The new generation of adults who find an interest in wine don’t buy 100 point scoring systems. They are not interested in putting out cash to “learn” how to appreciate wine or to attend mega tasting events. They are not interested in the Wine Spectator or Robert Parker or any of the folderol that has shaped the image of wine as lifestyle since Robert Mondavi invented it. The new generation of young people prefer to figure out wines on their own. They appreciate guidance and they appreciate variety. They do not feel the urge to latch onto “Napa Big Reds” or 100 point trophy wines. Indeed, The economy has been depressed as they have matured into self-supporting adults. They do not have the discretionary income to Be A Spectator as Young Un Sawa EM put it. And so say all of us!
Here are some wines tasted with a group of Young Uns with in-their-own-words comments while immersed in the tasting of a group of wines as interesting as the tasters themselves.
2012 Michel Gassier Cotes de Provence Sables d’Azur Rosé $10: The bottle has curves in all the right places. This Provencal wine is salmon color. The flavors are fresh with plenty of acid, of the sea. Inspired by the aromas and flavors Young Un E said “it tastes like the beach, an ocean breeze before sunrise in Normandy after a long night. It’s going to be a warm day.” tBoW feels it. Add lime back and rocky sand. 13%
1996 Giessinger Zinfandel: REL says the wine nose and flavors conjures Grand Central Station in 1958 [ed. she wasn't even born! No matter she's on a roll!]; worn leather and wood. I get it. These are the aromas and flavors of aged red wines usually captured in more familiar cedar box and graphite bullshit. Dr. Geissinger the astrophysicist is a local winemaker who makes all kinds of wines. It would not be unfair to describe him as a wine tinkerer. I once tasted a White Cabernet he made. He seems to favor sweet wines ergo many of his wines have a floral nose and candied flavors. He has captured the affection of Young Uns up and down the Central coast. This wine is unlabeled. Color is brick red. The sweet nose has caramel and milk chocolate. This wine has held up nicely. Flavors include molasses and pine nuts. On his website he offers the following advice under the heading “What Matters”: Drink in moderation. It is better not to drink than drink excessively.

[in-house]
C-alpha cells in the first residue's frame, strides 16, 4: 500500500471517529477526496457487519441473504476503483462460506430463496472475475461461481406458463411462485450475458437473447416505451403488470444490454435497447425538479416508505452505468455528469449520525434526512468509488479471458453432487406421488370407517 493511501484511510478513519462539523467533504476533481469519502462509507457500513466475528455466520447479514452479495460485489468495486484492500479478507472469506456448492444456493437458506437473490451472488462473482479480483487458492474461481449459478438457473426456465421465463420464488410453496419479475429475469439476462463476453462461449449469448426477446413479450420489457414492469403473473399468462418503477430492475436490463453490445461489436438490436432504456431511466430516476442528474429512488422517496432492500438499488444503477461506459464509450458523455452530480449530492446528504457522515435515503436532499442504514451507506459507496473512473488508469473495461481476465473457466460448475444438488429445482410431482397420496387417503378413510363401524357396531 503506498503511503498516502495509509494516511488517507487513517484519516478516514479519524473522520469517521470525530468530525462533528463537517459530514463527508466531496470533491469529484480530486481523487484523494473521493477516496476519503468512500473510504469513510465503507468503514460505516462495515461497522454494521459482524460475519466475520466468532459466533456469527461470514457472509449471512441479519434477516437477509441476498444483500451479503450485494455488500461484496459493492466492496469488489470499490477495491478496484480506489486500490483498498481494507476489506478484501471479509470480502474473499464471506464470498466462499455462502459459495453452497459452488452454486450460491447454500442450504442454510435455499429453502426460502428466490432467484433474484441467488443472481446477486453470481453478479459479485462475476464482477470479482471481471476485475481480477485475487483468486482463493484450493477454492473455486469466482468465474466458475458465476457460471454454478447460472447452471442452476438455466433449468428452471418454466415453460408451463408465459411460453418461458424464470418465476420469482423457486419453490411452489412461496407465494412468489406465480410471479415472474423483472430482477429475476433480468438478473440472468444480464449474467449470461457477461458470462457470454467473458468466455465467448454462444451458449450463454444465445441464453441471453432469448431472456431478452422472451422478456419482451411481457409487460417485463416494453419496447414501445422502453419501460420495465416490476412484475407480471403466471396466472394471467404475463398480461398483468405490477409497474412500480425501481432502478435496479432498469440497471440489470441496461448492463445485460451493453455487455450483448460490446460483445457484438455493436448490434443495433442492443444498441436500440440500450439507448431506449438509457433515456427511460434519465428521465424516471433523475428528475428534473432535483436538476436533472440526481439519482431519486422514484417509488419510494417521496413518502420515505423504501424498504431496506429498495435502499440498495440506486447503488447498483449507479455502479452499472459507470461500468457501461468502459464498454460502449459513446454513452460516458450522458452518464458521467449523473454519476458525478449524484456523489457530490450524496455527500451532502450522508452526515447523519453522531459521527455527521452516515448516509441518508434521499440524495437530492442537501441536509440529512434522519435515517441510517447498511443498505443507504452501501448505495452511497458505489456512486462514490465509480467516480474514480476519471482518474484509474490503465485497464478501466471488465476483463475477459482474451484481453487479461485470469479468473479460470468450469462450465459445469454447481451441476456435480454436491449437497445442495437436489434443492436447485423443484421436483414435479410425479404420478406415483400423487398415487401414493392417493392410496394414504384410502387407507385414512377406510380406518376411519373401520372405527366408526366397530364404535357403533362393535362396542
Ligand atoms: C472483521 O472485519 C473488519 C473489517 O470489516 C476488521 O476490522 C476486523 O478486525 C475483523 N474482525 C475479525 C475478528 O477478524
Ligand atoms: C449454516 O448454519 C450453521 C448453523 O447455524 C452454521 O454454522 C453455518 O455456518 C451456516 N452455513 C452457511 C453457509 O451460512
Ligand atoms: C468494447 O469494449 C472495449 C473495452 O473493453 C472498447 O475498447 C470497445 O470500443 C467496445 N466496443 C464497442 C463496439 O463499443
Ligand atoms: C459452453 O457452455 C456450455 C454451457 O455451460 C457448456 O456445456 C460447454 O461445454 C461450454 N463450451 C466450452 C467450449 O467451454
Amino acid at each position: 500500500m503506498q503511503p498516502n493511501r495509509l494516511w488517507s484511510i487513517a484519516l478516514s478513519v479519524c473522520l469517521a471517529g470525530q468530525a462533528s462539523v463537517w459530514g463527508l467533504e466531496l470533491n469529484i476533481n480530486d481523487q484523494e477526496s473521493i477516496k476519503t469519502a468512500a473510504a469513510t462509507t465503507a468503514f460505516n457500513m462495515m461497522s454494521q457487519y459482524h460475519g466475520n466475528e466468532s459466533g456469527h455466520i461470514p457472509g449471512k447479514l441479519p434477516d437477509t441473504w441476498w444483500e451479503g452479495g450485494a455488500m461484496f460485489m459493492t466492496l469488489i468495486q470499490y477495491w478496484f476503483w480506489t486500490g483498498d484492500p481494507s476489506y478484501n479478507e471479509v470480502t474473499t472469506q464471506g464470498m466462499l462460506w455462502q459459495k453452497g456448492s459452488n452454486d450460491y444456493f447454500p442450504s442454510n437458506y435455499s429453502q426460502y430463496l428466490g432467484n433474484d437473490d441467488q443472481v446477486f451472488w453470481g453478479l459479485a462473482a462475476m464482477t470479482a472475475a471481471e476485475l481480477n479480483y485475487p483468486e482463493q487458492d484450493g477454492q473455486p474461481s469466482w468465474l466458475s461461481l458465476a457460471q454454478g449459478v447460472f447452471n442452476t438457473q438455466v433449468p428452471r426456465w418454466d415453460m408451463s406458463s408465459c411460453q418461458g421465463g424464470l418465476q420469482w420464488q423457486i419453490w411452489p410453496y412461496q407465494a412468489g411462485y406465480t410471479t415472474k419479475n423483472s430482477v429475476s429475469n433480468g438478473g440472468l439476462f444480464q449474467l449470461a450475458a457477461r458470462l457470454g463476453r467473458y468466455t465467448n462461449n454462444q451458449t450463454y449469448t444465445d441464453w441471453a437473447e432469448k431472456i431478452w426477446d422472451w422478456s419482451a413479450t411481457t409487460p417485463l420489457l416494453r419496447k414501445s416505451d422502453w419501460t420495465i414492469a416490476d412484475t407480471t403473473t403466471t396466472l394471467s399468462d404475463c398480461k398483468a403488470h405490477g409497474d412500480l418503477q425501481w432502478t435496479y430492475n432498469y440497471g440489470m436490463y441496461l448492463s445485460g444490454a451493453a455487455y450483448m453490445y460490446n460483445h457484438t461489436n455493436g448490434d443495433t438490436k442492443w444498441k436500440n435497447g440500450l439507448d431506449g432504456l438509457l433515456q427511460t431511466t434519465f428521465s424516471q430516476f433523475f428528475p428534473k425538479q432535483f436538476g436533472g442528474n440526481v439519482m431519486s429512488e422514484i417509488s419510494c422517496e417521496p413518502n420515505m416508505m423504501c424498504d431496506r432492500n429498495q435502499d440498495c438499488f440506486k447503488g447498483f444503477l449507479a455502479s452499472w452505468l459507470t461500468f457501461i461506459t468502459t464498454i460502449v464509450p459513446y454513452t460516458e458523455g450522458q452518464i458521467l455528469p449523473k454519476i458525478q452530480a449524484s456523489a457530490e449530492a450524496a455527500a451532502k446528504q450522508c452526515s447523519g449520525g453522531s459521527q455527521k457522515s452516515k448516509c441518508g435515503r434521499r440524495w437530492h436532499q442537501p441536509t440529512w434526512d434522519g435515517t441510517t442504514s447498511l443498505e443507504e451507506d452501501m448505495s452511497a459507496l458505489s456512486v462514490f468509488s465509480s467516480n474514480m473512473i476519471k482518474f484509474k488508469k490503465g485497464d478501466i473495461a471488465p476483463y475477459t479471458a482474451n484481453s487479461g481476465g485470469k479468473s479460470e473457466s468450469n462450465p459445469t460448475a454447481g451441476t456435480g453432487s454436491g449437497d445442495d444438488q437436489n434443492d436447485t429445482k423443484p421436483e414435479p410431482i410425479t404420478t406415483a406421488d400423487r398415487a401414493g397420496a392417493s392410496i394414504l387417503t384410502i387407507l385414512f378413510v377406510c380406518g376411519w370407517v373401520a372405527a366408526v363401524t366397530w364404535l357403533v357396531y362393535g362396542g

2010 Giessinger Paso Robles Limited Vintage Malbec ~$25: Dr. G sources all his fruit. His joy is making the wine. Perfumed nose. Bordeaux flavors. Young Un E says it is medieval, Pre Golden Age. Royalty in the bottle. Think Game of Thrones. GenH says “like coming home and changing out of your work clothes into some comfy PJs, watching Teen Moms and eating a bowl of cereal. [ed. A discussion of Teen Moms breaks out]. tBoW says prunes-plus.
Dinner at local favorite Saddle Peak Lodge introduced us to a couple new tastes out of the Central Coast. Somm Jen Carter has performed some of her own wizardry with the wine list which emphasizes ONLY domestic wines. Jen has dug into the blooming field of new winemakers and labels from Santa Barbara to Paso Robles and peppered her wine list with a dozen or so labels that will jump out for their affordable price points and their unusual varietals. Mind you this is a winelist that for decades featured heavy hitter Cabs. Check these out.
2011 Martian Ranch & Vineyard Los Alamos ‘UFOric’ Albarino Santa Barbara County $46 (on the wine list $25 at winery): Only 300 cases. Oily feel and weight. Very flavorful with acidic melon. The perfect pre-dinner sipper. How much Albariño can be planted in Santa Barbara? She pours it by the glass ($13).
2010 Sierra Madre Pinot Blanc Santa Maria Valley $42 (on the wine list, $19 in stores): 500 cases. Herbal. spiny flavors, rich with some power. Meal wine. Nice job.
Don’t be a Spectator when it comes to Wine. There are plenty of wines worth trying out with price points under $20. Inventing your own “lifestyle” and wine language is so much more interesting. For all of us older tasters…encourage discovery…host a new gen tasting ASAP.